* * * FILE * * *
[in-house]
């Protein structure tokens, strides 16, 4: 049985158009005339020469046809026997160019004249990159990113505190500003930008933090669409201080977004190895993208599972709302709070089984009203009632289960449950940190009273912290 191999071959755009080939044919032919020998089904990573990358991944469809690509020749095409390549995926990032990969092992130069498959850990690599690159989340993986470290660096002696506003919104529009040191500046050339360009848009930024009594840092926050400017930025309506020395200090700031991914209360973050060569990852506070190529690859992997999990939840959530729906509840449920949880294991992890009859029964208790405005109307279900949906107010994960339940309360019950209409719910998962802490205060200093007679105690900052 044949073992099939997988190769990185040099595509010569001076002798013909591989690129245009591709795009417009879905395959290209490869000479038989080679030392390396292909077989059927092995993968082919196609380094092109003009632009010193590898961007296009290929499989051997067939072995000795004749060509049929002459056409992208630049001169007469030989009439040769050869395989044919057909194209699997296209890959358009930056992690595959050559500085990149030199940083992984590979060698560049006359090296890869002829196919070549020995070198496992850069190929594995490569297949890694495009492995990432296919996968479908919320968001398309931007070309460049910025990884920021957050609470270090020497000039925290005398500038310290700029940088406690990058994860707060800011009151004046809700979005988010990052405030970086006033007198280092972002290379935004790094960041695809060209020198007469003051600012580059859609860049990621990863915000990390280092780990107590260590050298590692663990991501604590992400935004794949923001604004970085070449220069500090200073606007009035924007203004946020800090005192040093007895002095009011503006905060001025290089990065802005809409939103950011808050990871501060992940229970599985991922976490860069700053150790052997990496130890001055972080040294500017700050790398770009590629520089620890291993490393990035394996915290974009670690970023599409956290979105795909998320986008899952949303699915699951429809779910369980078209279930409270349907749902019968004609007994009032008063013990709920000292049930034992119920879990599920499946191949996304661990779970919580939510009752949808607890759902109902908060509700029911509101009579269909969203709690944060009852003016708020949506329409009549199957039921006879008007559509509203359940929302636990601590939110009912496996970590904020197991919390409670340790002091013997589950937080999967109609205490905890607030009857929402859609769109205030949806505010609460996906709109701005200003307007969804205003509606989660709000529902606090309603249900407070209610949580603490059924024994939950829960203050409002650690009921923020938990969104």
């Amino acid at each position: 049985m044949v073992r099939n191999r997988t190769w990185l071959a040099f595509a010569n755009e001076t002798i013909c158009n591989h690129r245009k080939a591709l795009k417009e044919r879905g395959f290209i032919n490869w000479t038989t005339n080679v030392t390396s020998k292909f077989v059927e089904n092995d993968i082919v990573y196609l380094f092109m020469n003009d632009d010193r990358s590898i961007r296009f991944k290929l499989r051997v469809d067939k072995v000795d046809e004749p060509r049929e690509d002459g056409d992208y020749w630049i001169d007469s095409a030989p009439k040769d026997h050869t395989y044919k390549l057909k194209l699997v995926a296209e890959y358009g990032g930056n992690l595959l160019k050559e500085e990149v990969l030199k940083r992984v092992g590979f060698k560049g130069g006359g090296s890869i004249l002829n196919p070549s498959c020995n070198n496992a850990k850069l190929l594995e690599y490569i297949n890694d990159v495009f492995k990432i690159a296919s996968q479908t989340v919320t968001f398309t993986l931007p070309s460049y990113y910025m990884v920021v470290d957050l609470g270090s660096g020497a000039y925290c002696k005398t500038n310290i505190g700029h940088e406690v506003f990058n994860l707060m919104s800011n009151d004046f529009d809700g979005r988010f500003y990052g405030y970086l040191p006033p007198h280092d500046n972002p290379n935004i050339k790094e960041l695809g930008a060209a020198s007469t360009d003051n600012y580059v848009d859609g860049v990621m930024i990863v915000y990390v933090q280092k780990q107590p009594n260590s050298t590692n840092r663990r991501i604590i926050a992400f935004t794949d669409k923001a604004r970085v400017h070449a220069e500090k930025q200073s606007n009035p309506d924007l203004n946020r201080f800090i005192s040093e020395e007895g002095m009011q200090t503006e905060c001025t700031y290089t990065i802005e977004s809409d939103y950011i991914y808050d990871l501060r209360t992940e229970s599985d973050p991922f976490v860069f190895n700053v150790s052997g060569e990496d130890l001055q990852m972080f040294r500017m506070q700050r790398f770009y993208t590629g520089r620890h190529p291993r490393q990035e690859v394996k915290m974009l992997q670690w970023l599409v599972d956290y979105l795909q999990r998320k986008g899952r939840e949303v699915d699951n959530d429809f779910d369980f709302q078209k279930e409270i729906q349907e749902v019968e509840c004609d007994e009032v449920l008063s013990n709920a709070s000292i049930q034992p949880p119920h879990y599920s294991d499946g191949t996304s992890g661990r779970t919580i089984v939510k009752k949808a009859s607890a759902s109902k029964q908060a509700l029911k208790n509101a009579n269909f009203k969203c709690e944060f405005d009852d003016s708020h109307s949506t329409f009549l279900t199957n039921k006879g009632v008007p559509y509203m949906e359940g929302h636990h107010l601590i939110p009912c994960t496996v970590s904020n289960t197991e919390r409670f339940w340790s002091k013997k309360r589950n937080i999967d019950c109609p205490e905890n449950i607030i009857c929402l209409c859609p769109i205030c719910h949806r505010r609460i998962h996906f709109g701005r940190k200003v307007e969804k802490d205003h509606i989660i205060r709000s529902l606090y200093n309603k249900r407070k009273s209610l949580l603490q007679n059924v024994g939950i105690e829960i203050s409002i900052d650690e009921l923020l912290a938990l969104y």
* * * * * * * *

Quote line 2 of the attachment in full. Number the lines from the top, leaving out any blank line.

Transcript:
């Protein structure tokens, strides 16, 4: 049985158009005339020469046809026997160019004249990159990113505190500003930008933090669409201080977004190895993208599972709302709070089984009203009632289960449950940190009273912290 191999071959755009080939044919032919020998089904990573990358991944469809690509020749095409390549995926990032990969092992130069498959850990690599690159989340993986470290660096002696506003919104529009040191500046050339360009848009930024009594840092926050400017930025309506020395200090700031991914209360973050060569990852506070190529690859992997999990939840959530729906509840449920949880294991992890009859029964208790405005109307279900949906107010994960339940309360019950209409719910998962802490205060200093007679105690900052 044949073992099939997988190769990185040099595509010569001076002798013909591989690129245009591709795009417009879905395959290209490869000479038989080679030392390396292909077989059927092995993968082919196609380094092109003009632009010193590898961007296009290929499989051997067939072995000795004749060509049929002459056409992208630049001169007469030989009439040769050869395989044919057909194209699997296209890959358009930056992690595959050559500085990149030199940083992984590979060698560049006359090296890869002829196919070549020995070198496992850069190929594995490569297949890694495009492995990432296919996968479908919320968001398309931007070309460049910025990884920021957050609470270090020497000039925290005398500038310290700029940088406690990058994860707060800011009151004046809700979005988010990052405030970086006033007198280092972002290379935004790094960041695809060209020198007469003051600012580059859609860049990621990863915000990390280092780990107590260590050298590692663990991501604590992400935004794949923001604004970085070449220069500090200073606007009035924007203004946020800090005192040093007895002095009011503006905060001025290089990065802005809409939103950011808050990871501060992940229970599985991922976490860069700053150790052997990496130890001055972080040294500017700050790398770009590629520089620890291993490393990035394996915290974009670690970023599409956290979105795909998320986008899952949303699915699951429809779910369980078209279930409270349907749902019968004609007994009032008063013990709920000292049930034992119920879990599920499946191949996304661990779970919580939510009752949808607890759902109902908060509700029911509101009579269909969203709690944060009852003016708020949506329409009549199957039921006879008007559509509203359940929302636990601590939110009912496996970590904020197991919390409670340790002091013997589950937080999967109609205490905890607030009857929402859609769109205030949806505010609460996906709109701005200003307007969804205003509606989660709000529902606090309603249900407070209610949580603490059924024994939950829960203050409002650690009921923020938990969104």